How Are Microplastics Monitored?
Jul 01 2021
Defined as particles of plastic that are less than 0.5mm (or under 0.2 inches) in length, microplastics are a contaminant of emerging concern (CEC) which have come under increasing scrutiny over the last decade. That’s largely due to their ability to persist in the natural environment over the course of several centuries, as well as accumulate in the bodies of flora and fauna in the wild.
Indeed, these tiny particles have been discovered almost everywhere on Earth in recent years, including the land, sea and air. They’ve been found at the top of Mount Everest and the bottom of the Mariana Trench (the deepest known part of the ocean), indicating just how far and wide they can spread. But why is it important that we monitor them, and how can we do so effectively?
Why microplastics matter
Due to their tiny size and their incredible endurance, microplastics have infiltrated the four corners of the globe. It’s thought that they can persist in natural environments for up to 600 years, while they can also be consumed by marine or freshwater fauna and absorbed by aquatic flora, leading to their bioaccumulation within the food chain. They can also serve as a surface to which toxic substances can adhere, further compromising the quality of the environments in which they find themselves.
Although our knowledge of exactly how dangerous microplastics are is still considerably lacking, the scientific community is pursuing its expansion all the time. To do so, they require masses of data concerning the distribution, size, chemical composition, tissues, cellular makeup and environmental impact of microplastics. Gathering that data demands sophisticated analytical equipment, the capabilities of which are being improved upon continually.
The latest microplastics monitoring technology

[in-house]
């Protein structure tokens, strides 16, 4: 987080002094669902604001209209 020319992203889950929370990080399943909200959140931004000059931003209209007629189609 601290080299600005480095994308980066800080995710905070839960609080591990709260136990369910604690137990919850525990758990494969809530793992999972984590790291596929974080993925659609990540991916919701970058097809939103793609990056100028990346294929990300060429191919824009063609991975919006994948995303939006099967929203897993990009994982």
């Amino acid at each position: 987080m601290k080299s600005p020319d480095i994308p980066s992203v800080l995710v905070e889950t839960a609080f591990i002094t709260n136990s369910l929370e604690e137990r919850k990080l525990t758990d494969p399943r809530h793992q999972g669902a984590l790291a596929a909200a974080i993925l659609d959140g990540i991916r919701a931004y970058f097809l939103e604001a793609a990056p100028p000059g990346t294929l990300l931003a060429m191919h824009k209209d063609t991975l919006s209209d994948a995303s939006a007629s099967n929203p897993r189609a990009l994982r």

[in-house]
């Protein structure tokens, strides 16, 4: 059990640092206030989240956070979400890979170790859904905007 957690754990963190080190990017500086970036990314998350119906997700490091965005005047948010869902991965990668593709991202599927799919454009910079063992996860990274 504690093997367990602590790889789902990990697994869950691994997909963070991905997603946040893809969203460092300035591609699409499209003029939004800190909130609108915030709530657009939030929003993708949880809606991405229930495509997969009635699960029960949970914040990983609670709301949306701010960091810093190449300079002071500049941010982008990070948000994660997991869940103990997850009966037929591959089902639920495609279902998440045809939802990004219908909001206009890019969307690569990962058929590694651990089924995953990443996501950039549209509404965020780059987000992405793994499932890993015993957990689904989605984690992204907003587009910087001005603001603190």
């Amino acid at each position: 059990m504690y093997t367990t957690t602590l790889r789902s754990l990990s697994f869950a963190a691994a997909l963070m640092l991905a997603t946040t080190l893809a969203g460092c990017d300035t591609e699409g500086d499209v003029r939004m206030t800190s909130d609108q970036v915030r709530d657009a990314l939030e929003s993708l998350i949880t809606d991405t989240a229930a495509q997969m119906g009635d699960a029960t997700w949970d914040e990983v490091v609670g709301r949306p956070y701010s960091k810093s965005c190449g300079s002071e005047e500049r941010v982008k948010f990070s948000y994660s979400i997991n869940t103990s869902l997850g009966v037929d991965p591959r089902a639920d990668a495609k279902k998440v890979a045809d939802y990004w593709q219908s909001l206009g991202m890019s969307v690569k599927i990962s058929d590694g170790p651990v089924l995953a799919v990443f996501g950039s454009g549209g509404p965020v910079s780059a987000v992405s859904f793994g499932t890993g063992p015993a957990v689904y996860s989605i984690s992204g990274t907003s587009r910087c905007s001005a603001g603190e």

There are several obstacles to comprehensive microplastics data collection, including the variability of polymer colours, the aging process that the environment exerts upon samples and the phenomenon of biofouling. Meanwhile, there is currently an absence of standardised best practices and methodologies which would allow companies and governments to follow a set of guidelines about how best to collect information on microplastics and analyse their behaviour. Research teams in the UK and beyond have been working tirelessly over the last few years to try and address this problem.
Recently, a potentially major breakthrough has been discovered by one such team from the University of Birmingham. They are pioneering the use of agile TGA-FTIR-GC/MS workflows to advance microplastics research, allowing for more comprehensive quantification of the types and volumes of microplastic pollution in aquatic environments. This allows them to create sizable polymer libraries, expanding our knowledge of these microscopic pollutants and paving the way for future research into how they can be neutralised and their most harmful effects mitigated. Although the research is still in its infancy, studies like these are highly promising for the future of the sector
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